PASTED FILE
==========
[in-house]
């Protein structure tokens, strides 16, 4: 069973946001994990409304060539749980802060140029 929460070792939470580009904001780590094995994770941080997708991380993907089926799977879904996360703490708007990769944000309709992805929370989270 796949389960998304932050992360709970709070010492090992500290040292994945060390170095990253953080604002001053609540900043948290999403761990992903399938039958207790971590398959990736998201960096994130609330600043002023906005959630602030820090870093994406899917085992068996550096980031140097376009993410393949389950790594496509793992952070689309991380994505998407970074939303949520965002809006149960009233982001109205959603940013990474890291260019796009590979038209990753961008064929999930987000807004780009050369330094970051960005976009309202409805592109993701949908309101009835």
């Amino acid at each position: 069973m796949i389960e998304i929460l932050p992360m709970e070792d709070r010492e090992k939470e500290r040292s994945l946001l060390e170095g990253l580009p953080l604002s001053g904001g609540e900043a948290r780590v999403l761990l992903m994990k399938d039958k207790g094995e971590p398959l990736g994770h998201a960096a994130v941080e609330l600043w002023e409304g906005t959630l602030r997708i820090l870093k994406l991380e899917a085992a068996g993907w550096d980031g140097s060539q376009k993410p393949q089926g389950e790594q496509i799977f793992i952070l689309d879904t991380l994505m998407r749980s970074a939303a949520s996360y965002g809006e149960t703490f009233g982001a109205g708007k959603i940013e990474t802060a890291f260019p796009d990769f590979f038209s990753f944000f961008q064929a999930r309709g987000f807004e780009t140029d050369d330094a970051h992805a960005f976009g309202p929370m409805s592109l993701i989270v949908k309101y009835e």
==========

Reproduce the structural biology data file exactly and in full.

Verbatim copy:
[in-house]
């Protein structure tokens, strides 16, 4: 069973946001994990409304060539749980802060140029 929460070792939470580009904001780590094995994770941080997708991380993907089926799977879904996360703490708007990769944000309709992805929370989270 796949389960998304932050992360709970709070010492090992500290040292994945060390170095990253953080604002001053609540900043948290999403761990992903399938039958207790971590398959990736998201960096994130609330600043002023906005959630602030820090870093994406899917085992068996550096980031140097376009993410393949389950790594496509793992952070689309991380994505998407970074939303949520965002809006149960009233982001109205959603940013990474890291260019796009590979038209990753961008064929999930987000807004780009050369330094970051960005976009309202409805592109993701949908309101009835």
């Amino acid at each position: 069973m796949i389960e998304i929460l932050p992360m709970e070792d709070r010492e090992k939470e500290r040292s994945l946001l060390e170095g990253l580009p953080l604002s001053g904001g609540e900043a948290r780590v999403l761990l992903m994990k399938d039958k207790g094995e971590p398959l990736g994770h998201a960096a994130v941080e609330l600043w002023e409304g906005t959630l602030r997708i820090l870093k994406l991380e899917a085992a068996g993907w550096d980031g140097s060539q376009k993410p393949q089926g389950e790594q496509i799977f793992i952070l689309d879904t991380l994505m998407r749980s970074a939303a949520s996360y965002g809006e149960t703490f009233g982001a109205g708007k959603i940013e990474t802060a890291f260019p796009d990769f590979f038209s990753f944000f961008q064929a999930r309709g987000f807004e780009t140029d050369d330094a970051h992805a960005f976009g309202p929370m409805s592109l993701i989270v949908k309101y009835e």